This entry is part 8 of 15 in the series Morning Porch Poems: Spring 2016


The clear sky has turned white.
When did the roots of your hair begin

to reflect the distance of the road
from moonlight? Supposing we did

what we said we would not do?
Perhaps I would not be secretly

looking for the pale blush
of squash flowers in each new

greengrocer I visit. I taste
your lips each time I drink

the salty broth. When a dragonfly lit
on the porch, I counted birthday

after birthday on the grid of its belly
pressed to the screen. Still with me,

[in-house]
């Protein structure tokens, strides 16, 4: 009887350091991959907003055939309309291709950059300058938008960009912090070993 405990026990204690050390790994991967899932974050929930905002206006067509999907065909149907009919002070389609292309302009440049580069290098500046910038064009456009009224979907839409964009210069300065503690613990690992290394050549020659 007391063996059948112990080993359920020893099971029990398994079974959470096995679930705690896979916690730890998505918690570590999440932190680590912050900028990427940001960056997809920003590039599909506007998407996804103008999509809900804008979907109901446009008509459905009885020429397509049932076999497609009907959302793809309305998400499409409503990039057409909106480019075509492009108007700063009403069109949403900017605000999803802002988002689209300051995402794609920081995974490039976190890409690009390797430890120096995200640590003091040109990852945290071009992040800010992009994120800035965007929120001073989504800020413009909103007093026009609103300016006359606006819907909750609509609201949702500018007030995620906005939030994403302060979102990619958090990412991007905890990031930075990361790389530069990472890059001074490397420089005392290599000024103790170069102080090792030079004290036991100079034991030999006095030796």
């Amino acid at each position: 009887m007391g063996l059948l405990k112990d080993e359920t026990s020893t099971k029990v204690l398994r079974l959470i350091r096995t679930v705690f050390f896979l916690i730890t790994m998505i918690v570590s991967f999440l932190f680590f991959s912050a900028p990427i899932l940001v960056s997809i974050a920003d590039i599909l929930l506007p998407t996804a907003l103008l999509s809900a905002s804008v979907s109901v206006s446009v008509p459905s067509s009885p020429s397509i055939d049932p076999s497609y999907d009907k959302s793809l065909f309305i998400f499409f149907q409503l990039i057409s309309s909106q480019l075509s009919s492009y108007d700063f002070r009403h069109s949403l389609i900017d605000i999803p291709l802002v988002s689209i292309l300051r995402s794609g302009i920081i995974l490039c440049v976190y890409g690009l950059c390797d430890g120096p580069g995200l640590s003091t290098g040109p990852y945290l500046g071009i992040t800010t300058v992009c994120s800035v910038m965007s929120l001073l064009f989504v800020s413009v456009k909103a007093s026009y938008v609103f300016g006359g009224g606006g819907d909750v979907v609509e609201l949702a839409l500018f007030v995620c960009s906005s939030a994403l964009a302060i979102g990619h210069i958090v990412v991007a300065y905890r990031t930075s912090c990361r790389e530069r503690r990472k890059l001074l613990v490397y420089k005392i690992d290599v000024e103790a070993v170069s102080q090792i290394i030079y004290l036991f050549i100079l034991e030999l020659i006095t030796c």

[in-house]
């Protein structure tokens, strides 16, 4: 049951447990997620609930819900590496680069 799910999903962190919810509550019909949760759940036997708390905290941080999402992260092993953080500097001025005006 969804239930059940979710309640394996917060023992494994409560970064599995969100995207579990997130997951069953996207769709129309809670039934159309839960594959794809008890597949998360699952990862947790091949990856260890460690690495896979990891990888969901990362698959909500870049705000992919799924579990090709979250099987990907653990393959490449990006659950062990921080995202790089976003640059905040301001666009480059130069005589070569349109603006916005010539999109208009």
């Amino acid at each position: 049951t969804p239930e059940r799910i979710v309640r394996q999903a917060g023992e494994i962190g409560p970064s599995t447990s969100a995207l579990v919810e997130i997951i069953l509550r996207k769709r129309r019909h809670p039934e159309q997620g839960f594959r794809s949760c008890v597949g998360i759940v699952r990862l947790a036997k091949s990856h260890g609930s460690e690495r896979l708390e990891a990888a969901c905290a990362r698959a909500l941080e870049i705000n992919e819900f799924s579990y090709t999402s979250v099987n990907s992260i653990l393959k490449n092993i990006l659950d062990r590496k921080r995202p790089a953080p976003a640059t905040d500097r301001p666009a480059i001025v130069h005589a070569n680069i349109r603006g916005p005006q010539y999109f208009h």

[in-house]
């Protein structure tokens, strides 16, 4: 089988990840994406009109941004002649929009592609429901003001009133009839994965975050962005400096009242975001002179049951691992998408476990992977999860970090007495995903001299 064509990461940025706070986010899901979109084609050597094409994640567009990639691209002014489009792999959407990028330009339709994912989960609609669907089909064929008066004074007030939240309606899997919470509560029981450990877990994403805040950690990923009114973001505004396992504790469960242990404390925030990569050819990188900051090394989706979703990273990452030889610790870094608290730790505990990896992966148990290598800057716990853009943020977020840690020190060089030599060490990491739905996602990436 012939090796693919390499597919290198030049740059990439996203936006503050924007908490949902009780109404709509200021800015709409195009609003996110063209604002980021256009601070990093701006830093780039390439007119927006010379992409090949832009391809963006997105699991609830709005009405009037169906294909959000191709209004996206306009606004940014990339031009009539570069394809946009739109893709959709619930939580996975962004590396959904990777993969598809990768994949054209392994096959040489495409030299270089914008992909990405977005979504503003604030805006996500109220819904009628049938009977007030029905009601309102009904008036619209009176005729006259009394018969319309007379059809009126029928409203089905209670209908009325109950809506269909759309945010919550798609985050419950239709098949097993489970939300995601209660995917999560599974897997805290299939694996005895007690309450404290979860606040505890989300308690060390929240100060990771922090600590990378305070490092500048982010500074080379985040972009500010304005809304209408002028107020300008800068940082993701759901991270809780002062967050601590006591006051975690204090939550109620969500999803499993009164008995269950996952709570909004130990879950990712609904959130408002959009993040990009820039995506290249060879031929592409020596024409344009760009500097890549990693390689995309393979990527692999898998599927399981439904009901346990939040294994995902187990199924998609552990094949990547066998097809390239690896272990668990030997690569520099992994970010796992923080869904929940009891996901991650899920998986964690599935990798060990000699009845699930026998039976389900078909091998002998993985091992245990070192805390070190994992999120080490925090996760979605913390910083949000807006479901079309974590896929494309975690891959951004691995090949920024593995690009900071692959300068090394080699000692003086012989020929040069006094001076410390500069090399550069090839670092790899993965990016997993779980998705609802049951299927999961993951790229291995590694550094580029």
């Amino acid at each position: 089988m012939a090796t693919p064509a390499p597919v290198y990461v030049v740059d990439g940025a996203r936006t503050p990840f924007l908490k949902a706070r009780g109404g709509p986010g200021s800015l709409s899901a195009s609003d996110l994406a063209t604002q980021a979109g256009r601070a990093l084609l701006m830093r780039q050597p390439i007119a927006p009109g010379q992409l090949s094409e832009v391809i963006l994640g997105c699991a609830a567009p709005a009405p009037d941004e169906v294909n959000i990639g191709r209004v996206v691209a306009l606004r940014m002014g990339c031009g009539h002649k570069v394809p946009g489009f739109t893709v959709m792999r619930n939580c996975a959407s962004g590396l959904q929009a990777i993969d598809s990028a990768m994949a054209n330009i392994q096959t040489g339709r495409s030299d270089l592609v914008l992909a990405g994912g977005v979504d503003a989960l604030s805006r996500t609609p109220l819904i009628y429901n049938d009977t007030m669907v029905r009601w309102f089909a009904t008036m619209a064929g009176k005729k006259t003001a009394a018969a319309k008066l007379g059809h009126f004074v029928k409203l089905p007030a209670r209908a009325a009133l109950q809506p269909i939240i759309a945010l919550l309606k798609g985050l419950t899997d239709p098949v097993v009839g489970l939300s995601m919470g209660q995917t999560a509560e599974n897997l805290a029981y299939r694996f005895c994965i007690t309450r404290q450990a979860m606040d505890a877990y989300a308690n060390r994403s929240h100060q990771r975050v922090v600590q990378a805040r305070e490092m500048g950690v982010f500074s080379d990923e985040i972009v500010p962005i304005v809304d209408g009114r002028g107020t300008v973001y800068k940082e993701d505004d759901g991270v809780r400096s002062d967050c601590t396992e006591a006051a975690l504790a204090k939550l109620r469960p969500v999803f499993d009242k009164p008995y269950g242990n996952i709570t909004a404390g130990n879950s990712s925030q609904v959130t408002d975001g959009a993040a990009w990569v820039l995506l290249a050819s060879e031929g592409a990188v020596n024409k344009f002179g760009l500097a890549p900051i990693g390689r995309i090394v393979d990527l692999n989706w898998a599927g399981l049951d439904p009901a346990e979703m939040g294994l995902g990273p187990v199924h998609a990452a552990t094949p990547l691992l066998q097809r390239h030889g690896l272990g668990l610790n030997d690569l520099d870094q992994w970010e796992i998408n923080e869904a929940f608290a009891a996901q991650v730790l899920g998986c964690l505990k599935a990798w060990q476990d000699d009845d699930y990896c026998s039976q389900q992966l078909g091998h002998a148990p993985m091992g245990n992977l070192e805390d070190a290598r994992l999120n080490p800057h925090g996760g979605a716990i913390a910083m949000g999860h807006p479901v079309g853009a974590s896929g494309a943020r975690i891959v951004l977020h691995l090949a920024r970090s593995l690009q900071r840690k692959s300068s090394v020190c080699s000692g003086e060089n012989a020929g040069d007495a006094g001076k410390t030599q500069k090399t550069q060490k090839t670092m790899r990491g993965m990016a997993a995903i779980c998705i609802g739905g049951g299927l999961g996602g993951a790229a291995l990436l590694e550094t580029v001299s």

the idea of you is close enough to touch
like the nubs that rise at the ends

of the strut between my shoulder blade
and sternum. The textbook says:

The clavicle is the only long bone
in the body that lies horizontally.

It says nothing of how things lie down
before they say goodbye or go to sleep.


In response to an entry from the Morning Porch.

Series Navigation← Eating at midnightMother; & Shadow, Shadow →

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